Part III outlines the constitutional considerations relating to the accused's ability to present his theory of the defense. This section first discusses the doctrine of fundamental fairness under the Due Process Clause and then discusses the Supreme Court's renewed focus on two trial-related, constitutional protections under the Sixth Amendment: the defendant's right to a trial before an impartial jury and his right to confront the witnesses against him. Last, this section explores the faulty judicial reasoning that continues to improperly compel the defendant to waive his privilege against self-incrimination to realize these other constitutional protections afforded to him at trial.
Part IV contends that the defendant has a constitutional right, consistent with his theory of the defense, to independently admit some of his non-inculpatory, pretrial statements at trial. Part V discusses how fundamental fairness and common-law evidentiary doctrine support the contemporaneous admission into evidence of the defendant's non-inculpatory, pretrial statements when the government presents his confession at trial. Part VI argues that the defendant's constitutional right to a meaningful cross-examination of government witnesses, particularly law enforcement witnesses, similarly embraces a permissible use for his pretrial statements. Trial courts must allow the accused, during cross-examination, to refer to portions of his pretrial statement that, consistent with his theory of the defense, challenge the nature and quality of the investigation.
Lastly, Part VII sets out proposed discrete limitations on the defendant's use at trial of his non-inculpatory, pretrial statements and a proposed balancing test to apply in ruling on the admissibility of such statements so as not to subvert the fundamental underpinnings of the criminal justice system.
The American criminal justice system requires a sea-change in criminal procedure and policy related to trial courts' admissibility determinations governing the criminal defendant's pretrial statements. Trial courts effectively gloss over any meaningful constitutional analysis and proceed to a one-sided, government-oriented application of the rules of evidence. (18) More is required from a criminal justice system which is designed to ensure constitutional protections for the accused at trial and preserve an adversarial jury system that is premised on fairness to all parties. (19)
a. How it currently works?
The accused, prior to trial, may move to suppress his incriminating pretrial statement on constitutional grounds under the voluntariness standard (20) of the Fifth Amendment and the proscriptions of Miranda v. Arizona. (21) Once the defendant's suppression motions are denied, (22) however, the trial court almost exclusively relies upon the rules of evidence to determine admissibility of the defendant's pretrial statements during the criminal trial. (23) Trial courts, adhering to a strict construction of the rules of evidence, only allow the government to admit the defendant's pretrial statement. (24) The government, moreover, may redact the defendant's statement so as to present a version of the accused's confession to the jury that is most favorable to the government. (25)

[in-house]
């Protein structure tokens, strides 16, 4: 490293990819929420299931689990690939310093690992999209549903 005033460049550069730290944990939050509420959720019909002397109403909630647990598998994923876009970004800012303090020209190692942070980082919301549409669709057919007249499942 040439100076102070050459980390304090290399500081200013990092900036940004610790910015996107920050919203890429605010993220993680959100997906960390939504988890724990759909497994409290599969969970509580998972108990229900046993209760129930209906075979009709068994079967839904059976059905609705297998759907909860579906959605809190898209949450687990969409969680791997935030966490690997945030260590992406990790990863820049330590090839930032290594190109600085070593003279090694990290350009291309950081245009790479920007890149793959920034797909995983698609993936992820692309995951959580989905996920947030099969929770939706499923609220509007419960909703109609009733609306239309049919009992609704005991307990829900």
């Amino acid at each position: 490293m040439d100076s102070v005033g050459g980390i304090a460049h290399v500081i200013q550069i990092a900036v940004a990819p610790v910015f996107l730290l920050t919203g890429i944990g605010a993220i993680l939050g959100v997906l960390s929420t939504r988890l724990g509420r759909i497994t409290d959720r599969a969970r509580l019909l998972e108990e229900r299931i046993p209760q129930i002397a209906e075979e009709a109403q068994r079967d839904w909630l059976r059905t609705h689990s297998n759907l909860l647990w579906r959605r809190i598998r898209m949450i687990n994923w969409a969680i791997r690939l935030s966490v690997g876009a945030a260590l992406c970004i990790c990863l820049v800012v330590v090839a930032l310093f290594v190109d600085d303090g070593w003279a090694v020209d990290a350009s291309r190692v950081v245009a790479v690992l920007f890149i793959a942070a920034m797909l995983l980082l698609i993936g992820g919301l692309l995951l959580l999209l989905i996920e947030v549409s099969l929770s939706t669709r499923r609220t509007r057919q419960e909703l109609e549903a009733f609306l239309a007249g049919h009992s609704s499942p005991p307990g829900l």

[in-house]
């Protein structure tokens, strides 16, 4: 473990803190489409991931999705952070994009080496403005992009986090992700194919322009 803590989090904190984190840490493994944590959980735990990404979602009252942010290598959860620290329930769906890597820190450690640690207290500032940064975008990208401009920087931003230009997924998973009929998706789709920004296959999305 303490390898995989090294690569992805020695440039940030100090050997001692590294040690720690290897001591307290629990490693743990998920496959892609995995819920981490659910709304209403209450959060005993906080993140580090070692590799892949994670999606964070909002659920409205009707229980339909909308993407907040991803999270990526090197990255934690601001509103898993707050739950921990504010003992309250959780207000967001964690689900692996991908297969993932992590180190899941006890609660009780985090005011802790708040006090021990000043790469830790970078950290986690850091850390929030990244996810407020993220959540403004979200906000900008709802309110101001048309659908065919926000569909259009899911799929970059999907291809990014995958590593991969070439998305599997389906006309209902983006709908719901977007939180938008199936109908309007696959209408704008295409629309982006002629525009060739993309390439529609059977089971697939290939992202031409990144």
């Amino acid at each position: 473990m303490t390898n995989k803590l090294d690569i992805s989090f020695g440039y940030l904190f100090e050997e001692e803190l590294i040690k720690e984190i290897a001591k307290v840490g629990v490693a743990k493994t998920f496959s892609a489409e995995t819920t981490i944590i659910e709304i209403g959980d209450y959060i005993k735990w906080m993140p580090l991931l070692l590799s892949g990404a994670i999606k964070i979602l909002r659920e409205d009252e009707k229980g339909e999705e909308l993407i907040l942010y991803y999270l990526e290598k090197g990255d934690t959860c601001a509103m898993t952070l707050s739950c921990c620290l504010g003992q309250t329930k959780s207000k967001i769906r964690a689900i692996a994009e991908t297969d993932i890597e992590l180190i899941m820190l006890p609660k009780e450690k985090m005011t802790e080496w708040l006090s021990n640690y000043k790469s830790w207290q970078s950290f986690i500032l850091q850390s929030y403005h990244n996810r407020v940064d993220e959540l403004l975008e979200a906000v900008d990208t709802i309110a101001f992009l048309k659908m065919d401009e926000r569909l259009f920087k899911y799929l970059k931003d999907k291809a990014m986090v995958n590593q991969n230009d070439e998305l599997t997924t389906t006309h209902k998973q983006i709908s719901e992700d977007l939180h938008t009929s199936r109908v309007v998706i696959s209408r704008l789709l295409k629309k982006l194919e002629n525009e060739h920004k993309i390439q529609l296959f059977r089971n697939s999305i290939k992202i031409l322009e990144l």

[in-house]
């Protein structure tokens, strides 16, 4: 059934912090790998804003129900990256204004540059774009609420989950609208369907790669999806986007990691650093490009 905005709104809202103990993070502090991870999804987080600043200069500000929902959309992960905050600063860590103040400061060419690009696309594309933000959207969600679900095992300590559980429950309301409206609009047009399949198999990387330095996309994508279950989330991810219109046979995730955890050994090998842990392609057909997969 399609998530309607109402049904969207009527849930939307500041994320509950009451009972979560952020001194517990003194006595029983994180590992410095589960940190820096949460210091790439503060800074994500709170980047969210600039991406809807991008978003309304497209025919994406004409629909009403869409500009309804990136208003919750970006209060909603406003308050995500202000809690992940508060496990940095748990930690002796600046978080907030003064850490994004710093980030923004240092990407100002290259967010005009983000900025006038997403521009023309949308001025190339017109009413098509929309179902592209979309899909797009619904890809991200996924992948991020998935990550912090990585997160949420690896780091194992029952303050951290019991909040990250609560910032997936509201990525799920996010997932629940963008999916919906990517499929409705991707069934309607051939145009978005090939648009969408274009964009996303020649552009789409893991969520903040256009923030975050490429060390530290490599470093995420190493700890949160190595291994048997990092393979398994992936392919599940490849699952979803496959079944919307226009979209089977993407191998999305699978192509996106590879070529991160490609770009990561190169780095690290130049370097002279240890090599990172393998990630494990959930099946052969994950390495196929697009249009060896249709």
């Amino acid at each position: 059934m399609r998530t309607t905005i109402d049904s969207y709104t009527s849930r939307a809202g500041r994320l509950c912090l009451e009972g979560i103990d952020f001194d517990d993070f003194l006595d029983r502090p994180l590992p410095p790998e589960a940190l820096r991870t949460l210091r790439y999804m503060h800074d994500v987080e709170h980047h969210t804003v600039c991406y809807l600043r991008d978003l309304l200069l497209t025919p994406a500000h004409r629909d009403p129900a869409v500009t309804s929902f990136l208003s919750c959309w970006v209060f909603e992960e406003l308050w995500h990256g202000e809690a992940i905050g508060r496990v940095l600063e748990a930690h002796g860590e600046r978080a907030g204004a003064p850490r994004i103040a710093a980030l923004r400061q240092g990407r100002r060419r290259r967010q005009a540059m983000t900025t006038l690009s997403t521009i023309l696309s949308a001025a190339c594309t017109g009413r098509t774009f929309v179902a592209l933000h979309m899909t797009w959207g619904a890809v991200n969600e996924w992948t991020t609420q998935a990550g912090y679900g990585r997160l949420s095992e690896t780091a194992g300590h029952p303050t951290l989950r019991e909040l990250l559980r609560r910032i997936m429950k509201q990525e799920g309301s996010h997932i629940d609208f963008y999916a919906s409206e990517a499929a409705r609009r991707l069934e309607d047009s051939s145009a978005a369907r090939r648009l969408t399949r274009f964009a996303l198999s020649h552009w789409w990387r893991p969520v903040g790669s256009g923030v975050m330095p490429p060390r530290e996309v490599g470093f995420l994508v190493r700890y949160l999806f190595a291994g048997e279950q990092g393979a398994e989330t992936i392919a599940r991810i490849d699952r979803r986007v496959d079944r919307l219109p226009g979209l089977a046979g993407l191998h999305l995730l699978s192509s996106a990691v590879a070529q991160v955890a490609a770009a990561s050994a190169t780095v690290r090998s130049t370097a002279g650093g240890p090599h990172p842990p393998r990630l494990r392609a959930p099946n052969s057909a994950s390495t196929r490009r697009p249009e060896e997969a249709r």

By contrast, under current judicial interpretation, the accused can make almost no use of his own pretrial statements during trial. The governing rules of evidence do not distinguish the criminal defendant from any other "party" on trial, including parties to a civil action. (26) The portions of the defendant's pretrial statement to law enforcement that do not incriminate him, unless the government otherwise agrees, (27) are categorically excluded at trial under the rules of evidence. (28) Trial courts also preclude the jury from contemporaneously considering the non-inculpatory portions of the defendant's pretrial statement when the government presents the incriminating portions in its case-in-chief. (29) Lastly, lower courts even limit the defense's viable avenues of cross-examination and questions that may be asked during cross-examination of government witnesses if the line of inquiry touches upon his non-inculpatory, pretrial statements. (30)
The drafters of the rules of evidence intended this outcome for the criminally accused, (31) but, as argued in this Article, the Framers of Constitution did not. (32)
The criminal defendant deserves a more meaningful constitutional analysis regarding the admission of his non-inculpatory, pretrial statements so that he may properly support and argue his theory of the defense at trial. (33) As it stands now, if his trial were a motion picture, the portions of the accused's pretrial statements potentially favorable to him which align with his theory of the defense end up on the cutting room floor. But why?
b. An illustrative example of the Ponzi schemer's confession
For illustrative purposes, consider a fraud case...
REEXAMINING THE ADMISSIBILITY OF THE DEFENDANT'S NON-INCULPATORY STATEMENTS AT TRIAL.
|Author:||Porter, Wes Reber|
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COPYRIGHT GALE, Cengage Learning. All rights reserved.